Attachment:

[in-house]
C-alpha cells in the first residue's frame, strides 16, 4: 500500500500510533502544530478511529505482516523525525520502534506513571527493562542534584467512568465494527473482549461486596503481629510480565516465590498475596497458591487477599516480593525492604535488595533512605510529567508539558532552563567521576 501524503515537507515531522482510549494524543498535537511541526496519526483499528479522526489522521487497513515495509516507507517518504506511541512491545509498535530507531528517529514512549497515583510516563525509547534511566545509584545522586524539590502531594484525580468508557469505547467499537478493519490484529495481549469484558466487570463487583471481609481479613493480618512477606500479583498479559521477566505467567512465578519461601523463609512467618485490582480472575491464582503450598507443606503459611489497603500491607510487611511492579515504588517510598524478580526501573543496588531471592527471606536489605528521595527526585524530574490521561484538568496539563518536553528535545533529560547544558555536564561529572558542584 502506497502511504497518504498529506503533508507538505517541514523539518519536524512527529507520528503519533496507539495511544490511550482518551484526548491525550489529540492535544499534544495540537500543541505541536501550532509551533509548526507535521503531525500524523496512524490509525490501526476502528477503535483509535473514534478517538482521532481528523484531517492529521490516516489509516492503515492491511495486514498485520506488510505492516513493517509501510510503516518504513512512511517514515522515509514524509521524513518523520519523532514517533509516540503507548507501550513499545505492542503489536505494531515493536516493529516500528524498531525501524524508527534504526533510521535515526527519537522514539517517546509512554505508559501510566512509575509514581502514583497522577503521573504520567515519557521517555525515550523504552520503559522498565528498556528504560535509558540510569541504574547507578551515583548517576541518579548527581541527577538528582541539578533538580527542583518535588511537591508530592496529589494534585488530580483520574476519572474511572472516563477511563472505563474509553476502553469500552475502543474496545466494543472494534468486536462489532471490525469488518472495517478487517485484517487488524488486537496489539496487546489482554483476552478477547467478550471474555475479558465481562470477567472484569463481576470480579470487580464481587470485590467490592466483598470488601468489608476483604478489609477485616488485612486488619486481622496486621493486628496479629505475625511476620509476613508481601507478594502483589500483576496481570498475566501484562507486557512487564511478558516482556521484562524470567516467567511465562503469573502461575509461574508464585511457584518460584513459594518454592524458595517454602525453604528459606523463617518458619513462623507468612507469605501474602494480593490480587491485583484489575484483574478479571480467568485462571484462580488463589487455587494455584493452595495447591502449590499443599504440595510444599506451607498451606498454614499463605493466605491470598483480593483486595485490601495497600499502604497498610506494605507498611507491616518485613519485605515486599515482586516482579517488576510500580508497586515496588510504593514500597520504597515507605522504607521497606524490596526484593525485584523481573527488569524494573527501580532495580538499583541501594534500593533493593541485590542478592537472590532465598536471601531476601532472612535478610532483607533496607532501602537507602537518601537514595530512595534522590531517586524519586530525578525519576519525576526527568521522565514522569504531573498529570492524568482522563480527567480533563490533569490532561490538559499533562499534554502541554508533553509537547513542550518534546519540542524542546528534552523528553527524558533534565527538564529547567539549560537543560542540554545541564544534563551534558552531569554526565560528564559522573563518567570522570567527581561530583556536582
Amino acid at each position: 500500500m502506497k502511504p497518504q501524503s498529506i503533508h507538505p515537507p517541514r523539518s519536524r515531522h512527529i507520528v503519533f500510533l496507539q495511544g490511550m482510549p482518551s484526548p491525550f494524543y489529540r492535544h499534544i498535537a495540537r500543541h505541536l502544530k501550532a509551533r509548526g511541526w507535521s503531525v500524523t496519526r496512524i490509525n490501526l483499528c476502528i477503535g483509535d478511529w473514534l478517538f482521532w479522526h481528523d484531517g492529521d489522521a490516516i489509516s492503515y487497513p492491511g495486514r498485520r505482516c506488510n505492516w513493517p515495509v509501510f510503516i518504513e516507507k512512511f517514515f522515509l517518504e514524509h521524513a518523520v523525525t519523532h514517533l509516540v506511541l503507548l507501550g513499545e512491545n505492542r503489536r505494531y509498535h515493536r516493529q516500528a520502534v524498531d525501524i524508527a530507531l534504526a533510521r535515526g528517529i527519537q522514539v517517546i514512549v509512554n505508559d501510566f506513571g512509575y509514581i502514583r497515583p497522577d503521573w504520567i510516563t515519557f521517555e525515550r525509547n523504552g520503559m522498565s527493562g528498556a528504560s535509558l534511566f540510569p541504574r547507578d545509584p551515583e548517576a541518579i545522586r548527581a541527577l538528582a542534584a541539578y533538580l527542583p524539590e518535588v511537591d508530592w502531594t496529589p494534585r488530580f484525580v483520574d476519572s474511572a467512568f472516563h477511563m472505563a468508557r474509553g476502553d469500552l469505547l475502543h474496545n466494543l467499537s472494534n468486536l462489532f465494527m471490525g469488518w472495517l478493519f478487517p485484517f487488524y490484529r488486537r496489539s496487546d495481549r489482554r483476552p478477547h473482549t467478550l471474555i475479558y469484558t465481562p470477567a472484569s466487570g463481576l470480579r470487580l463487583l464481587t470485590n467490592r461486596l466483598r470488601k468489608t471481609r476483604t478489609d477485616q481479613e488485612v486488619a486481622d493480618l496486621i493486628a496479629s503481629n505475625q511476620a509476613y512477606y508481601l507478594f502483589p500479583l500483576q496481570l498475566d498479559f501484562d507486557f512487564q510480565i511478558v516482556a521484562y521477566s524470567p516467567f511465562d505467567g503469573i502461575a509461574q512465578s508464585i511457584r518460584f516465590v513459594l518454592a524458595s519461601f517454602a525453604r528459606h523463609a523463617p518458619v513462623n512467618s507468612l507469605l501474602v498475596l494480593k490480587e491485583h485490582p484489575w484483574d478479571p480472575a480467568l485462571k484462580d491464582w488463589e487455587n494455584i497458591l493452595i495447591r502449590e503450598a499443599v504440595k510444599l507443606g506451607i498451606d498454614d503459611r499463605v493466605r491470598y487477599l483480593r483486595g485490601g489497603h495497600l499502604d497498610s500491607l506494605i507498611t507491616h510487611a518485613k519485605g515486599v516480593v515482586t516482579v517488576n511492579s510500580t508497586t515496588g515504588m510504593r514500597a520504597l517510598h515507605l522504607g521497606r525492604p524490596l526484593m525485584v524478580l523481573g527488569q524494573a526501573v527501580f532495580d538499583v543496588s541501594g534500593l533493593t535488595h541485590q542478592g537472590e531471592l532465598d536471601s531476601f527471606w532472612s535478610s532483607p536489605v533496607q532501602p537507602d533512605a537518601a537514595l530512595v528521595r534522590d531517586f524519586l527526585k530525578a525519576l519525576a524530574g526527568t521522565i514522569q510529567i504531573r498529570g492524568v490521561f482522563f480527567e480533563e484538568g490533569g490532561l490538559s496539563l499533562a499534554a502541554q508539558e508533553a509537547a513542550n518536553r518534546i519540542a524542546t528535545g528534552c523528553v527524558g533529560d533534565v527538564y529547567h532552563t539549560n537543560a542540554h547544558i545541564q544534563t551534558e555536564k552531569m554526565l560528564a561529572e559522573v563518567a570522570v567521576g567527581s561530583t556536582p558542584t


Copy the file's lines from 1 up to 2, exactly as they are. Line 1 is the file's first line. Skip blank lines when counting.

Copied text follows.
[in-house]
C-alpha cells in the first residue's frame, strides 16, 4: 500500500500510533502544530478511529505482516523525525520502534506513571527493562542534584467512568465494527473482549461486596503481629510480565516465590498475596497458591487477599516480593525492604535488595533512605510529567508539558532552563567521576 501524503515537507515531522482510549494524543498535537511541526496519526483499528479522526489522521487497513515495509516507507517518504506511541512491545509498535530507531528517529514512549497515583510516563525509547534511566545509584545522586524539590502531594484525580468508557469505547467499537478493519490484529495481549469484558466487570463487583471481609481479613493480618512477606500479583498479559521477566505467567512465578519461601523463609512467618485490582480472575491464582503450598507443606503459611489497603500491607510487611511492579515504588517510598524478580526501573543496588531471592527471606536489605528521595527526585524530574490521561484538568496539563518536553528535545533529560547544558555536564561529572558542584 502506497502511504497518504498529506503533508507538505517541514523539518519536524512527529507520528503519533496507539495511544490511550482518551484526548491525550489529540492535544499534544495540537500543541505541536501550532509551533509548526507535521503531525500524523496512524490509525490501526476502528477503535483509535473514534478517538482521532481528523484531517492529521490516516489509516492503515492491511495486514498485520506488510505492516513493517509501510510503516518504513512512511517514515522515509514524509521524513518523520519523532514517533509516540503507548507501550513499545505492542503489536505494531515493536516493529516500528524498531525501524524508527534504526533510521535515526527519537522514539517517546509512554505508559501510566512509575509514581502514583497522577503521573504520567515519557521517555525515550523504552520503559522498565528498556528504560535509558540510569541504574547507578551515583548517576541518579548527581541527577538528582541539578533538580527542583518535588511537591508530592496529589494534585488530580483520574476519572474511572472516563477511563472505563474509553476502553469500552475502543474496545466494543472494534468486536462489532471490525469488518472495517478487517485484517487488524488486537496489539496487546489482554483476552478477547467478550471474555475479558465481562470477567472484569463481576470480579470487580464481587470485590467490592466483598470488601468489608476483604478489609477485616488485612486488619486481622496486621493486628496479629505475625511476620509476613508481601507478594502483589500483576496481570498475566501484562507486557512487564511478558516482556521484562524470567516467567511465562503469573502461575509461574508464585511457584518460584513459594518454592524458595517454602525453604528459606523463617518458619513462623507468612507469605501474602494480593490480587491485583484489575484483574478479571480467568485462571484462580488463589487455587494455584493452595495447591502449590499443599504440595510444599506451607498451606498454614499463605493466605491470598483480593483486595485490601495497600499502604497498610506494605507498611507491616518485613519485605515486599515482586516482579517488576510500580508497586515496588510504593514500597520504597515507605522504607521497606524490596526484593525485584523481573527488569524494573527501580532495580538499583541501594534500593533493593541485590542478592537472590532465598536471601531476601532472612535478610532483607533496607532501602537507602537518601537514595530512595534522590531517586524519586530525578525519576519525576526527568521522565514522569504531573498529570492524568482522563480527567480533563490533569490532561490538559499533562499534554502541554508533553509537547513542550518534546519540542524542546528534552523528553527524558533534565527538564529547567539549560537543560542540554545541564544534563551534558552531569554526565560528564559522573563518567570522570567527581561530583556536582